Allowing civil society meaningful access to decision-makers should be a priority for all EU institutions. In practice this means that civil society feels encouraged to take part in the broad decision-making of the EU, whether through meeting policy- and law-makers or answering public consultations and to be aware of all the platforms where it can make itself heard.

Civil society needs to use its central power as influencers, so that their progressive ideas sow the seeds that lead to progressive policy changes.

Exercising this influence at the EU level is not easy. EU law-making is complex, the decision-making processes that lead from A to B are not always apparent and, regretfully, those with many resources are often able to open influential doors more easily than those with few.

But it is in the EU’s own interest to have a strong and active civil society operating within and around its law-making framework. It is civil society, acting for the general good, rather than a private profit line, that makes ‘Brussels’ relatable to ordinary people. This in turns acts as a bulwark against populist Eurosceptic criticism.

If EU institutions don’t engage with those who support the EU and who want it to succeed they leave the door open for negative voices with their superficially attractive but false promises about easy solutions to today’s complex problems.

Many of the inquiries my office carries out relate to increasing civil society access in Brussels. It is also often civil society - along with others - that help to amplify my proposals to facilitate their acceptance by the institutions.

A good example of where my office was part of what I like to call a ‘coalition of influencers’ concerned my inquiry into the transatlantic trade talks - TTIP. Thanks to civil society, as well as media, and members of the European Parliament, the European Commission put in place several transparency measures, allowing people to see what was being negotiated and when.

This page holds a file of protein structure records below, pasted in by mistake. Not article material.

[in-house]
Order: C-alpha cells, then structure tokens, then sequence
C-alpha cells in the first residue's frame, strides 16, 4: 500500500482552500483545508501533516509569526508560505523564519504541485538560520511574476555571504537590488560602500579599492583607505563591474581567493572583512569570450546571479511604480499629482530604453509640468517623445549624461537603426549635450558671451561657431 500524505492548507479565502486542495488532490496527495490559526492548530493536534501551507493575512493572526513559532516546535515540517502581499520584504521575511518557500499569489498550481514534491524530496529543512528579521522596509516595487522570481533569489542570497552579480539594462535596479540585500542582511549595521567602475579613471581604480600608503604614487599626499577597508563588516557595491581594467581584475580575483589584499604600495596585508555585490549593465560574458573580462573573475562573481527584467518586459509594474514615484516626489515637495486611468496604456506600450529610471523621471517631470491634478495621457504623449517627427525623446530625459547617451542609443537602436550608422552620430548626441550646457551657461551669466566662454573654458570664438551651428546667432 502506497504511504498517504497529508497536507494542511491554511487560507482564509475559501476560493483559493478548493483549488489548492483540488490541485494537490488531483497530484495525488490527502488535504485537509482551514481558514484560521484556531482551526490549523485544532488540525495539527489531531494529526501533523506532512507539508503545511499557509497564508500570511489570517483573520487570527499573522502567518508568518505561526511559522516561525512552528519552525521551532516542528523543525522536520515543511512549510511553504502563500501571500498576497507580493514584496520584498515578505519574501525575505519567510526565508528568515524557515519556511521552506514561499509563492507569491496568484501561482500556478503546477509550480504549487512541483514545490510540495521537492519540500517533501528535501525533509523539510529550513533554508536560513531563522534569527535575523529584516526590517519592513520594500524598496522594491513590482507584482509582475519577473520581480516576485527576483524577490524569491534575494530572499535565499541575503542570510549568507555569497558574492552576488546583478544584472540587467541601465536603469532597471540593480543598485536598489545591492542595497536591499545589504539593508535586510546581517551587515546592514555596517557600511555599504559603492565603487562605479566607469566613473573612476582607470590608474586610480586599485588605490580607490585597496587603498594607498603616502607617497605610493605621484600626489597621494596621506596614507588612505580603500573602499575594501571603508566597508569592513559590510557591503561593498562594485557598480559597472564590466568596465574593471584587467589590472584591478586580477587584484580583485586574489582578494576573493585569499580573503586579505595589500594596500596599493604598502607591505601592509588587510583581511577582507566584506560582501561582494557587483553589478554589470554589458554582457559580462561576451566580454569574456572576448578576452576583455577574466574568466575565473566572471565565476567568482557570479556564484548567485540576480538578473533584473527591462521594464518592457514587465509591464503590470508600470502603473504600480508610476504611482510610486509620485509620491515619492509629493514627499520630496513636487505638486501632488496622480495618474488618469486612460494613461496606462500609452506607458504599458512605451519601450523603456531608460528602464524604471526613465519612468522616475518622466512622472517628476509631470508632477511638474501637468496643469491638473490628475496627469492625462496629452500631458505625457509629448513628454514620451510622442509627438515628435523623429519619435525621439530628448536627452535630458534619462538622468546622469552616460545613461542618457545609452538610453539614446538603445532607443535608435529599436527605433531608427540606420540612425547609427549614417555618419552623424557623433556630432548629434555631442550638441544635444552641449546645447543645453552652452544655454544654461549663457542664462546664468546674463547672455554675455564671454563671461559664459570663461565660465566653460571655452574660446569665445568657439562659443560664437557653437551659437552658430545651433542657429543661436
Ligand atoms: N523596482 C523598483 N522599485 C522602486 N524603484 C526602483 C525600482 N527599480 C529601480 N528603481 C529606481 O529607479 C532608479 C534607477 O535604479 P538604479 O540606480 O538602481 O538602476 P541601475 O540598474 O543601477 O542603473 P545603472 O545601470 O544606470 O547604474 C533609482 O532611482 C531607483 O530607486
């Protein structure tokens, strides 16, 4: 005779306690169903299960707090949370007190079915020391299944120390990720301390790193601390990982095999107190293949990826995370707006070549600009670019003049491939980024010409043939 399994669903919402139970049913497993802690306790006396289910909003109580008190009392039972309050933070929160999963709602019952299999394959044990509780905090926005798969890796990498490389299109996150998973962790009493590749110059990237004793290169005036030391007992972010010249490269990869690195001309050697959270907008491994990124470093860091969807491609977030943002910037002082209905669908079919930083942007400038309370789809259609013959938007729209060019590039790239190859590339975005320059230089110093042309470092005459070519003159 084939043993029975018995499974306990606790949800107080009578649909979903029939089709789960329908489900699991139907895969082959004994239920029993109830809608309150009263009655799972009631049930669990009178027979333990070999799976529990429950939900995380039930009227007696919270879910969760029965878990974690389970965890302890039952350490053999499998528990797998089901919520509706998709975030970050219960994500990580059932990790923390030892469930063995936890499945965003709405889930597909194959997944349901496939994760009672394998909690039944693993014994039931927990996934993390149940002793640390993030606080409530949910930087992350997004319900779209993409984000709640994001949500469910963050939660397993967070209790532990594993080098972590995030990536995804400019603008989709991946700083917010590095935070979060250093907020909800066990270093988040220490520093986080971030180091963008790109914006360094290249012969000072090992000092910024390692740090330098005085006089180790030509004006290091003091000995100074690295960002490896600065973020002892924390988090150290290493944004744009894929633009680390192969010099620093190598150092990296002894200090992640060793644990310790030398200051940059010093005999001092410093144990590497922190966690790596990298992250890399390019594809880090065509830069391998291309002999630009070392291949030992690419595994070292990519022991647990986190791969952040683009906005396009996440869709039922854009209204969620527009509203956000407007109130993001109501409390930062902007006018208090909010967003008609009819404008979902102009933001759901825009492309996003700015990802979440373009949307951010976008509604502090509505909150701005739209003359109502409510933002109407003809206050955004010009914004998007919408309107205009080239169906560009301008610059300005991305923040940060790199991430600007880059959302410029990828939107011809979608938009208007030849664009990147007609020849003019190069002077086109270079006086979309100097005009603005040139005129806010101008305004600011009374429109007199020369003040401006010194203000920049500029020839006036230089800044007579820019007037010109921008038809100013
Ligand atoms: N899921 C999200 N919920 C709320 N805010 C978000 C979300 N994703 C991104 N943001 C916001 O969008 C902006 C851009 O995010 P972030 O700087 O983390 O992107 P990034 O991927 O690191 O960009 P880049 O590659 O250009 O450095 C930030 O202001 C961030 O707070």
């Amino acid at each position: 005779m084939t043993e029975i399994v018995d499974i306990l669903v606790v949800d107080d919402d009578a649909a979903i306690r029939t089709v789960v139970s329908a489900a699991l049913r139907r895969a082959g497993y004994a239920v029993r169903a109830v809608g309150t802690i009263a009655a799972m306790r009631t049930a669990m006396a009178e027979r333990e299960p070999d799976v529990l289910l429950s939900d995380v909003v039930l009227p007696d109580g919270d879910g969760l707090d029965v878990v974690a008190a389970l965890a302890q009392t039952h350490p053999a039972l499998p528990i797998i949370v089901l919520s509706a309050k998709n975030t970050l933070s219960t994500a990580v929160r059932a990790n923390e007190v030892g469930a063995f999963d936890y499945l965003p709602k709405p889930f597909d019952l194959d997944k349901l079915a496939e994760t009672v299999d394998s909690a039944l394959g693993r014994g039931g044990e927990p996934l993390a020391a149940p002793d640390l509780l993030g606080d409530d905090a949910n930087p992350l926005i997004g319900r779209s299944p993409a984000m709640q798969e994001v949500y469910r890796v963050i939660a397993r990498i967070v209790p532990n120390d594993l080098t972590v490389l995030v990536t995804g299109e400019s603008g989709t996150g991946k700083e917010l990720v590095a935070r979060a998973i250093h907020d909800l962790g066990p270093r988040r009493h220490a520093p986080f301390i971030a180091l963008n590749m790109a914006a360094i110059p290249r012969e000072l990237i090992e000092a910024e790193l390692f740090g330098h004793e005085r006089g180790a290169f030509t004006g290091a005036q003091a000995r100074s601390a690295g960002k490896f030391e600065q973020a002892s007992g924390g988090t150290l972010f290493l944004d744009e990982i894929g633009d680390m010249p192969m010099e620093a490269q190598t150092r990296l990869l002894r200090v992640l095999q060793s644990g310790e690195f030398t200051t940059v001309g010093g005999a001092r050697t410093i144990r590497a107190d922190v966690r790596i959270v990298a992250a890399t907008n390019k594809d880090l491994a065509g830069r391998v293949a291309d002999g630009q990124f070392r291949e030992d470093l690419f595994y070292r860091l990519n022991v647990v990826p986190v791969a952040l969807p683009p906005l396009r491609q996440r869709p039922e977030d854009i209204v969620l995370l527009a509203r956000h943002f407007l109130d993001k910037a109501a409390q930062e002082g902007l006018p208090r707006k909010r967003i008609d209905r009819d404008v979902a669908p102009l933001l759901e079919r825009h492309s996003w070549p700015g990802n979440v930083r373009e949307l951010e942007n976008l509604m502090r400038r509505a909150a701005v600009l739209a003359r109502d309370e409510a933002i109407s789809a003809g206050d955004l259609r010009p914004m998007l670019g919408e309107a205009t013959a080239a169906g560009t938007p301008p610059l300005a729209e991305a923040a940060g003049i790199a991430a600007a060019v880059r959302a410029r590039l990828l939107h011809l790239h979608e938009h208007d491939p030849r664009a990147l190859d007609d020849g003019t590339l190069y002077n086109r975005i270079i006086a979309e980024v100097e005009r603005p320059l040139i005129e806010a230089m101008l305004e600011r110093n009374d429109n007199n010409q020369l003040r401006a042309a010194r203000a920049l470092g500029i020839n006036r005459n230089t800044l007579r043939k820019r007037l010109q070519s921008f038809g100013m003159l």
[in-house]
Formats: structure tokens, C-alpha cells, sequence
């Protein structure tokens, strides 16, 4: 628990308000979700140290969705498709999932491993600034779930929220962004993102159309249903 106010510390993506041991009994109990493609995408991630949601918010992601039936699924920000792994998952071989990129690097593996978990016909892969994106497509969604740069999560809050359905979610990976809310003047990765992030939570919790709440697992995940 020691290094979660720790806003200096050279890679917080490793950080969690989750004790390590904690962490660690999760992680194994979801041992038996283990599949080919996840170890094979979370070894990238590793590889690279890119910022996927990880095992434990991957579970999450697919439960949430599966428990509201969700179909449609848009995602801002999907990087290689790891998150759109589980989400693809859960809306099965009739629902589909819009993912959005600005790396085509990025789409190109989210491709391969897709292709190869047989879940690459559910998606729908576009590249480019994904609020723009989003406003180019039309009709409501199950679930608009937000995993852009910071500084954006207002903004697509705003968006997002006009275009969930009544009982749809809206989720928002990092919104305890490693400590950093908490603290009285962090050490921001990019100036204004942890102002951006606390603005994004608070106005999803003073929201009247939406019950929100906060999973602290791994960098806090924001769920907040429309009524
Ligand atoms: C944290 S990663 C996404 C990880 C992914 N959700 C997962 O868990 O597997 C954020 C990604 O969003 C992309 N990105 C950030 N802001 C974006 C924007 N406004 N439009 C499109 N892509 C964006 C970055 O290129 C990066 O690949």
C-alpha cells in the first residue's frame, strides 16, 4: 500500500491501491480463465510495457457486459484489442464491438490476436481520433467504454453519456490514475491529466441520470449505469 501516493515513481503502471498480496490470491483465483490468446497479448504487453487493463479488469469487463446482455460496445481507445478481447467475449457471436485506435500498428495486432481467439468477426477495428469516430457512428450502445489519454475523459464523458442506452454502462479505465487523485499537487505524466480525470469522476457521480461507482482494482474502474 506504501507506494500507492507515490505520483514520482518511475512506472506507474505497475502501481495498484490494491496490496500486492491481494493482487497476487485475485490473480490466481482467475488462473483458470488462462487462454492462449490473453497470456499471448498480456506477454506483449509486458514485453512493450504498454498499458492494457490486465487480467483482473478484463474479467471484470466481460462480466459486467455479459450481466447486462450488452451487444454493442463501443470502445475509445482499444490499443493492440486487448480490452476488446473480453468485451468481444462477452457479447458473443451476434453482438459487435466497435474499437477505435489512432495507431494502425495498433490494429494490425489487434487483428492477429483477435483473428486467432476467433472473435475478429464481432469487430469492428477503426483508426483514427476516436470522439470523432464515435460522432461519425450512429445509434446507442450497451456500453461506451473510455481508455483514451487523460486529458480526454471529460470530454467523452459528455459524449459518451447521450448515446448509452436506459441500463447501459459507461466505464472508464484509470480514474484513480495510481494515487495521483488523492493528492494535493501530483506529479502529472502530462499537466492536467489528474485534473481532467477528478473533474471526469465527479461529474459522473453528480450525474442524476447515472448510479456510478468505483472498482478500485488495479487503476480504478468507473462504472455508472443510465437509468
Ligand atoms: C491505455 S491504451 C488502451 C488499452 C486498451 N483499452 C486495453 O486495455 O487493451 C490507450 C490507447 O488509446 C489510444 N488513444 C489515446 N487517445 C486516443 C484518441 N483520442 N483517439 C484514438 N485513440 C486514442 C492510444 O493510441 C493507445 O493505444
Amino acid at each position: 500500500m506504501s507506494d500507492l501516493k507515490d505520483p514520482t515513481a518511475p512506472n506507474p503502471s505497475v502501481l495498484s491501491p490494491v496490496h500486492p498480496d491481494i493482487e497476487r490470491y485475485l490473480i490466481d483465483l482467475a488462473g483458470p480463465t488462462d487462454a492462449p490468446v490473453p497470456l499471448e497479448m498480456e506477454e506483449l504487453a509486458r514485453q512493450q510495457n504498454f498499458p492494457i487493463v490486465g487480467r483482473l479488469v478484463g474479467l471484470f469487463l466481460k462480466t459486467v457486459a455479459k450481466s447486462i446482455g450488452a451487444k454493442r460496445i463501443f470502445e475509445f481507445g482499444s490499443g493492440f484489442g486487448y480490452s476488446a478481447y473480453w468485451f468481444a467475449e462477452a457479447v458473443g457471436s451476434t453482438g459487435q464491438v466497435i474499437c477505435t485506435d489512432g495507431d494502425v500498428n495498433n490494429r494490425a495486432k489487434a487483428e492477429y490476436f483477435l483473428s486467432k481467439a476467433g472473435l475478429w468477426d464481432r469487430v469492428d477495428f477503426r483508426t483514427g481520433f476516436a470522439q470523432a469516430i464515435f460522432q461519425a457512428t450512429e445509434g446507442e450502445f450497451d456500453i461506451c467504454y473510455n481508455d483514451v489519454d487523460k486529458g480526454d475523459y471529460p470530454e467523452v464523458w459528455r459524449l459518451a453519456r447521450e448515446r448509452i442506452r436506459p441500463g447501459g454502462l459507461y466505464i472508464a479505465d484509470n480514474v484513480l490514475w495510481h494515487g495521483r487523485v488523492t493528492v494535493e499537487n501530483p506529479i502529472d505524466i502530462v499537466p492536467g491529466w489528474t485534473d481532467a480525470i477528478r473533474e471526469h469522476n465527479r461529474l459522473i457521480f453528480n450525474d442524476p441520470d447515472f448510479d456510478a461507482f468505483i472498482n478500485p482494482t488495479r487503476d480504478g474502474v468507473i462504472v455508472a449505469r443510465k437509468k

It has been a priority of my office to level the playing field for civil society organisations in the EU, allowing them to take their seats at influential tables in Brussels.

I did this with expert groups - the hundreds of groups that give specialist advice to Commission policy-makers. Based on my recommendations, the Commission made a number of improvements to the system including developing a new conflict of interest policy for experts appointed in a personal capacity and making the selection procedure for experts more transparent.

The Commission also committed to ensuring a greater balance in the group, and to allow the public to see the reasoning behind the selection of a group's members.

I have also looked to the accountability of decision-making by member states in the Council the so called ‘black box’ among the EU institutions.

I have asked that Member State positions on draft legislations are recorded and that decisions to mark documents as not for publication are reasoned. This would allow civil society and others to hold governments to account, obliging them to explain - as we expect at the national level - their positions on draft laws.

NGOs have been important complainants in other inquiries concerned with helping people to exercise their right to take part in EU decision-making.

One, for example, concerned Member State positions on assessing the risk of pesticides to bees, another the transparency around decisions setting annual fishing quotas.

While progress has been made, there is still work to be done to change the culture so that institutions proactively and automatically consider civil society as necessary for legitimising EU decision-making.

Common rules for all EU institutions on stakeholder engagement and civil society dialogue would also be an important step to this end.

To conclude, we are all rightly concerned at the contemporary undermining of our European democracy including the shrinking of the civil society space and individual rights being rolled back. But we should also be encouraged by the increasing numbers of those like yourselves engaging in active participatory democracy, and the innovative ways - some of which are being celebrated today - of giving voice to those who would not normally be heard.

The obligation on all of us to ensure that the message of inclusiveness and tolerance is not just listened to, but acted on.

Thank you.